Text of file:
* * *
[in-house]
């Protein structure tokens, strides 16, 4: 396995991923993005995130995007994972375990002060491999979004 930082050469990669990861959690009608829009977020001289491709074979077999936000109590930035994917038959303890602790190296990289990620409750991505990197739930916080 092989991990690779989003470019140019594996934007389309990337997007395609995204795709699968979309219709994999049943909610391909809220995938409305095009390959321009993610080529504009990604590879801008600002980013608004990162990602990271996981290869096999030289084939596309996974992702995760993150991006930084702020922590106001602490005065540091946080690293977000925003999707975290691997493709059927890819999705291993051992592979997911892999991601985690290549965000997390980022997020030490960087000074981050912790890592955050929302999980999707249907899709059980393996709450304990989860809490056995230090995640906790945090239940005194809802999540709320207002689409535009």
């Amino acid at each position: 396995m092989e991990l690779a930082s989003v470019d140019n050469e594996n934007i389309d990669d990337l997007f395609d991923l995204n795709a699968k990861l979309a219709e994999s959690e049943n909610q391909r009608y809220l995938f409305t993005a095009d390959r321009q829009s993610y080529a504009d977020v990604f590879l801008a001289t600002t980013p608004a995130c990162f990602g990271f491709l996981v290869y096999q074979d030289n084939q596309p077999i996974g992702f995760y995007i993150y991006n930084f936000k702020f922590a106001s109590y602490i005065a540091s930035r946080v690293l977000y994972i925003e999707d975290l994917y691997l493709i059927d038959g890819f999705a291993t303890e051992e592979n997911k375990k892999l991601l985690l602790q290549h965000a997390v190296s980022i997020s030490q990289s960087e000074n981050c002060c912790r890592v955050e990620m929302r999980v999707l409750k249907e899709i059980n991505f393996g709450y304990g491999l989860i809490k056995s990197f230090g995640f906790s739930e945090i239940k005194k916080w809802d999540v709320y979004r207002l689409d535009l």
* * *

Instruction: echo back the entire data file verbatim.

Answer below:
[in-house]
């Protein structure tokens, strides 16, 4: 396995991923993005995130995007994972375990002060491999979004 930082050469990669990861959690009608829009977020001289491709074979077999936000109590930035994917038959303890602790190296990289990620409750991505990197739930916080 092989991990690779989003470019140019594996934007389309990337997007395609995204795709699968979309219709994999049943909610391909809220995938409305095009390959321009993610080529504009990604590879801008600002980013608004990162990602990271996981290869096999030289084939596309996974992702995760993150991006930084702020922590106001602490005065540091946080690293977000925003999707975290691997493709059927890819999705291993051992592979997911892999991601985690290549965000997390980022997020030490960087000074981050912790890592955050929302999980999707249907899709059980393996709450304990989860809490056995230090995640906790945090239940005194809802999540709320207002689409535009």
């Amino acid at each position: 396995m092989e991990l690779a930082s989003v470019d140019n050469e594996n934007i389309d990669d990337l997007f395609d991923l995204n795709a699968k990861l979309a219709e994999s959690e049943n909610q391909r009608y809220l995938f409305t993005a095009d390959r321009q829009s993610y080529a504009d977020v990604f590879l801008a001289t600002t980013p608004a995130c990162f990602g990271f491709l996981v290869y096999q074979d030289n084939q596309p077999i996974g992702f995760y995007i993150y991006n930084f936000k702020f922590a106001s109590y602490i005065a540091s930035r946080v690293l977000y994972i925003e999707d975290l994917y691997l493709i059927d038959g890819f999705a291993t303890e051992e592979n997911k375990k892999l991601l985690l602790q290549h965000a997390v190296s980022i997020s030490q990289s960087e000074n981050c002060c912790r890592v955050e990620m929302r999980v999707l409750k249907e899709i059980n991505f393996g709450y304990g491999l989860i809490k056995s990197f230090g995640f906790s739930e945090i239940k005194k916080w809802d999540v709320y979004r207002l689409d535009l």